If I had to identify the dramatic beginning of St Crispin's Day, I should point to my post's title quotation. There is an alternative in that, for the French of scene 2: "the sun doth gild our armour". For me, the latter is the false dawn of a counterfeit day; the former the much more significant onset of reality. No one, French or English, has mentioned the saints before. Both have passed the same night in superficially similar ways - militarily speaking, vigil has been kept. But while the French have otherwise squandered the time in scornful amusement, English wakefulness has been purposeful. This Wiki entry on Vigil elegantly illustrates the range of relevant resonances and highlights Shakespeare's dramatic plan: Act 4, scenes 1 to 3 are, synchronistically, preparation for war and a devotional for souls.

All King Henry is doing when he states "This day is call'd the Feast of Crispian" is to acknowledge the grim truth of the night. We understand perfectly Shakespeare's emphasis on forlorn hope in the face of overwhelming odds. It is precisely this sobering fact that has brought the English (king, noble and commoner), but not the French, to a last ditch concern not for the condemned body but for the state of the soul. Each in his way has illustrated the king's words to Williams: "Every subject's duty is the king's; but every subject's soul is his own." Henry's achievement is to herald the end of the vigil and commencement of the feast at the ripened moment, not by design, but because of what he is, has observed and meditated upon. He already speaks for all. By contrast, given the unshriven state of the French and the carnage that ensues, their final toll transcends mere numbers dead.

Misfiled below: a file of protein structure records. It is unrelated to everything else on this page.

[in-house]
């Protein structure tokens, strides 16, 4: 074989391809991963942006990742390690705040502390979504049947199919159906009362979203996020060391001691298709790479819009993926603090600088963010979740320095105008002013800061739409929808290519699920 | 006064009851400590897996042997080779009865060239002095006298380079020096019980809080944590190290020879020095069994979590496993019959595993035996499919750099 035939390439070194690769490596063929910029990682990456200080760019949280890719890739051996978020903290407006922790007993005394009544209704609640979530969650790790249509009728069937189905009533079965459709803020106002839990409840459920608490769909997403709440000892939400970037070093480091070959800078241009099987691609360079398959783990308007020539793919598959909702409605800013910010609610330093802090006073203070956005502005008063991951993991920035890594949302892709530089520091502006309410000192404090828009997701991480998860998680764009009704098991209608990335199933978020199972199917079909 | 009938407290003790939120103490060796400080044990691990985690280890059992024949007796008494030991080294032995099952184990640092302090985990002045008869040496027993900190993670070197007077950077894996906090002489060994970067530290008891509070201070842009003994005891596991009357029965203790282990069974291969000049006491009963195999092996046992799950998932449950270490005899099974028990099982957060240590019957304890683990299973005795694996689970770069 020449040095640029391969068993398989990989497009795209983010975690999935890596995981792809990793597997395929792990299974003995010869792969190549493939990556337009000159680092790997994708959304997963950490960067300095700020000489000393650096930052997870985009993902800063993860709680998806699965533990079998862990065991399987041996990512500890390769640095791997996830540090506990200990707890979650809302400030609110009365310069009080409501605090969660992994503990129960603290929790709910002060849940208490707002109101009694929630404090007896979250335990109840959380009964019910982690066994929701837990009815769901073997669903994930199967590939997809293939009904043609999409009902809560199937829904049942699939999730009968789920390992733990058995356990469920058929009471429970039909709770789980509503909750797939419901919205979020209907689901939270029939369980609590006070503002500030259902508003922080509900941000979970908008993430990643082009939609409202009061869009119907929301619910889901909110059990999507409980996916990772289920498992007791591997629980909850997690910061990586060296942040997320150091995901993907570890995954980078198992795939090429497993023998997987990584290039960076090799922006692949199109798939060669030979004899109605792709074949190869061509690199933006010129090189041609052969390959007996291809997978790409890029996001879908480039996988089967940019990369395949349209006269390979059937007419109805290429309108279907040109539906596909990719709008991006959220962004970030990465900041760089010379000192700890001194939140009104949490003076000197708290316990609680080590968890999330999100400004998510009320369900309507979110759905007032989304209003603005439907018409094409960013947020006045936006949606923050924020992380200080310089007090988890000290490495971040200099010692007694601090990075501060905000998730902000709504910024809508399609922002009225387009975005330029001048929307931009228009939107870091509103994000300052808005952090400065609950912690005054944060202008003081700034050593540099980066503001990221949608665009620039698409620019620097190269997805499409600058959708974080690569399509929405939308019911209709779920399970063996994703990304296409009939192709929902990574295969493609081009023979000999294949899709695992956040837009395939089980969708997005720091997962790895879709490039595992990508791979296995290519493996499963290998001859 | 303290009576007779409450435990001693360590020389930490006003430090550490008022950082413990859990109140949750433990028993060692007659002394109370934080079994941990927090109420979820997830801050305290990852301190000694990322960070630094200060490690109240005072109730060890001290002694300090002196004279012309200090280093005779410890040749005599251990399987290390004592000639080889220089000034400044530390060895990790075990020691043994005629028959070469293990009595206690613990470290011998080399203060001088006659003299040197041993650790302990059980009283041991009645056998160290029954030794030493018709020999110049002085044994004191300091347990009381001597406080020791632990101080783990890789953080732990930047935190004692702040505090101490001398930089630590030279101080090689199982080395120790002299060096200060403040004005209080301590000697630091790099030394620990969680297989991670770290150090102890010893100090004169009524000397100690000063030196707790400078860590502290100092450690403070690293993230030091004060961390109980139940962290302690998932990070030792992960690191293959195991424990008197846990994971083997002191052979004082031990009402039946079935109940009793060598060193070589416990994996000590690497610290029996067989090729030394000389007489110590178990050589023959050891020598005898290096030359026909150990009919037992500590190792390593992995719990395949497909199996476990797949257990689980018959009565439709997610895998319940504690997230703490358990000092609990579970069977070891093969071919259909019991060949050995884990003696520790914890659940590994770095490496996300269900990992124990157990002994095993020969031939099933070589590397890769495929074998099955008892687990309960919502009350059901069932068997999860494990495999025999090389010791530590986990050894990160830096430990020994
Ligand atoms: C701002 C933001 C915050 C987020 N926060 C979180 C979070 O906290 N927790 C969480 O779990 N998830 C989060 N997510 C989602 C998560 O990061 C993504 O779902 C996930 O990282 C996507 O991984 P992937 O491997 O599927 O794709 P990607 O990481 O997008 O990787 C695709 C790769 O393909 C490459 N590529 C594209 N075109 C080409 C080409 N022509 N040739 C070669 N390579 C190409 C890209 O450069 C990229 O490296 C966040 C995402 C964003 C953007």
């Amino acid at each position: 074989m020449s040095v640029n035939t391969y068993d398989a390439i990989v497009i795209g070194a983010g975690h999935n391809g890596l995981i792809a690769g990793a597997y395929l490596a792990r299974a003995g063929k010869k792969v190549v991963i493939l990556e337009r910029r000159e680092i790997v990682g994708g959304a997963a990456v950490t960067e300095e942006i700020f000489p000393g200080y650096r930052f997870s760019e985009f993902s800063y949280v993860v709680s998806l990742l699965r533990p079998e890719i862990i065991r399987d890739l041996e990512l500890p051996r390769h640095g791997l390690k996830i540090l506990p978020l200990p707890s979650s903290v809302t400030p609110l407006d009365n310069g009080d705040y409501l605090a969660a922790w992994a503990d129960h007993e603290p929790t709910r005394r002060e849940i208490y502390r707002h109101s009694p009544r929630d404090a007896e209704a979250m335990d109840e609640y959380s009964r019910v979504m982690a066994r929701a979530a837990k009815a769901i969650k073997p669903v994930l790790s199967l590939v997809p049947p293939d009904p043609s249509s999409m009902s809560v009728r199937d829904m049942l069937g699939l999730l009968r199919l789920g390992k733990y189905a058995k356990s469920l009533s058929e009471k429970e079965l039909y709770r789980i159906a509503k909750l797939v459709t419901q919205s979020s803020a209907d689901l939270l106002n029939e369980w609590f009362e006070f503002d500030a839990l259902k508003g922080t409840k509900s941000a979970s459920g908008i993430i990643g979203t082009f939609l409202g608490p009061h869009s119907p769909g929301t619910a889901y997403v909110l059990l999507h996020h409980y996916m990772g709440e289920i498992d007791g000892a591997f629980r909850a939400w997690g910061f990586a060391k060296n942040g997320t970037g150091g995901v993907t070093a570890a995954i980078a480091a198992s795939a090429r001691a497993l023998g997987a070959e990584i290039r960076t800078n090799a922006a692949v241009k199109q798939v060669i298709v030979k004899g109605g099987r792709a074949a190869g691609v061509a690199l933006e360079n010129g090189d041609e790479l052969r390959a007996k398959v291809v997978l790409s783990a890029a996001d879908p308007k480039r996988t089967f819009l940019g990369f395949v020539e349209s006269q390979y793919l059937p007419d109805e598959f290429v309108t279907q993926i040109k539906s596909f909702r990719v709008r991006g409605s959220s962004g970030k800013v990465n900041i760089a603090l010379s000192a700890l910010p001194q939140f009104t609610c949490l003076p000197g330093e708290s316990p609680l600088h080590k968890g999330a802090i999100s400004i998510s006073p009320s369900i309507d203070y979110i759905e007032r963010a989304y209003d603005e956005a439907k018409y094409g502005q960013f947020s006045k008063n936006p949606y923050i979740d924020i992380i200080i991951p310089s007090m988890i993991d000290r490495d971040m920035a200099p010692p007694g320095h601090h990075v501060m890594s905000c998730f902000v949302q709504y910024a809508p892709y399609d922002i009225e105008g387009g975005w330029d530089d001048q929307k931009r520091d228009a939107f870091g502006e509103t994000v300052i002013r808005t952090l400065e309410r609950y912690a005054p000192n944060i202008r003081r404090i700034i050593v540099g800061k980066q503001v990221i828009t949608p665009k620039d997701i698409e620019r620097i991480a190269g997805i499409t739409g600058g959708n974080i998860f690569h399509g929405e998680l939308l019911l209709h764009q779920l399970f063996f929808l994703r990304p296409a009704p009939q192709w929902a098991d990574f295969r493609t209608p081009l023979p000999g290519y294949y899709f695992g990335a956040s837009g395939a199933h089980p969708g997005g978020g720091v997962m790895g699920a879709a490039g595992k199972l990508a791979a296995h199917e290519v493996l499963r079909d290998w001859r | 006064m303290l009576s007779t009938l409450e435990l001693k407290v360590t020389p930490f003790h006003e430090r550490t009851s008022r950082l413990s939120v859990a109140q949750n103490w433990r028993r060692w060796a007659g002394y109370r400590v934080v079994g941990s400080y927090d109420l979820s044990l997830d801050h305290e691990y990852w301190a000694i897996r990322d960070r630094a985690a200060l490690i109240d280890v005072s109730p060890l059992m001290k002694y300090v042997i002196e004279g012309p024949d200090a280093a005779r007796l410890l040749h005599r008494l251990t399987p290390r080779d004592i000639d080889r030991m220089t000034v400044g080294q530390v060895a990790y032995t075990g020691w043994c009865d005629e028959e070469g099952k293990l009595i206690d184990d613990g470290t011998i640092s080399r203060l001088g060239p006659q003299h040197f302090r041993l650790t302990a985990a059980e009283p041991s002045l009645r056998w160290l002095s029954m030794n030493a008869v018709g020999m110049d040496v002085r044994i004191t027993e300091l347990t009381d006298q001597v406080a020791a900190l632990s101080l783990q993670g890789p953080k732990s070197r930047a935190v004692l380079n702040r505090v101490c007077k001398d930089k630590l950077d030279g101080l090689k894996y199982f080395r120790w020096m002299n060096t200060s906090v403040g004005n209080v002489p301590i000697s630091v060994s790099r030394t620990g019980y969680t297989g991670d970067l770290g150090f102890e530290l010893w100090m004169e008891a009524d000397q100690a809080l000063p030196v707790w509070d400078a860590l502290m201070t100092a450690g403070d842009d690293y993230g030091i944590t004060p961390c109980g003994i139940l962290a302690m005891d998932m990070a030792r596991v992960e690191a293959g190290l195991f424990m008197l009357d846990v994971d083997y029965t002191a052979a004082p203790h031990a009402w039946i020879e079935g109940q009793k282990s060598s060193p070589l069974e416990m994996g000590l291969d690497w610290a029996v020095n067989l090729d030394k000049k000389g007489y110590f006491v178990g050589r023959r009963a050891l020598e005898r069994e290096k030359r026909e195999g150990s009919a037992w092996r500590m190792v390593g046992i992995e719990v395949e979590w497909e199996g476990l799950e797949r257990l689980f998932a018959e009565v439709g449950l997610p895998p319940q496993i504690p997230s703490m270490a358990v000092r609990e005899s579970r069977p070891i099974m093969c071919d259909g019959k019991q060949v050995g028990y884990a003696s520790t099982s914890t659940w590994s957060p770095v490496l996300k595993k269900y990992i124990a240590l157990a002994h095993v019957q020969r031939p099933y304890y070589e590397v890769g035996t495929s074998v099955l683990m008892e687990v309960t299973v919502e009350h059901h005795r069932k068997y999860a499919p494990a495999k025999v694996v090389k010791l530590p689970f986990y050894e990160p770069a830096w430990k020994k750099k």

It is vital for a full appreciation of the dramatist's intent that we bear in mind the connotations of a religious feast. THIS refers to the opportunity afforded for ritual reenactment which imbues a community with meaning and cohesiveness. The italicized word is dramatic and relates this theatrical Feast of Crispian with the church and early medieval drama. Drama enacts. Shakespeare is no bishop. He does not presume to ape the liturgical. What he does set out to do is to "newly move" the audience with a potent vicarious experience that, as it were, refreshes the page of life and community through imaginative absorption in an old story brought to palpable life.

Shakespeare's Band of Brothers.

 What I have called The Crispian Vision transcends both Henry's appeal to honour and the disquieting miscellany of personal preoccupations that characterized scenes 1 and 2. From its first clarion use, the word rings crystal clear - not crisp as the morning air - it is the inspiration.  Aptly, the repetition, "Cryspine Cryspian" has a military measure striding implacably:

 "From this day to the ending of the world".

To the tune of Crispian, Henry rough-hews a succession of vignettes that draw the mind away and beyond the present. Templated by the annual united tribute afforded martyrdom's famous brothers, their king previews the feast of lasting remembrance mutually assured for all who live or die with him, not for one lord or self but as one band of brothers.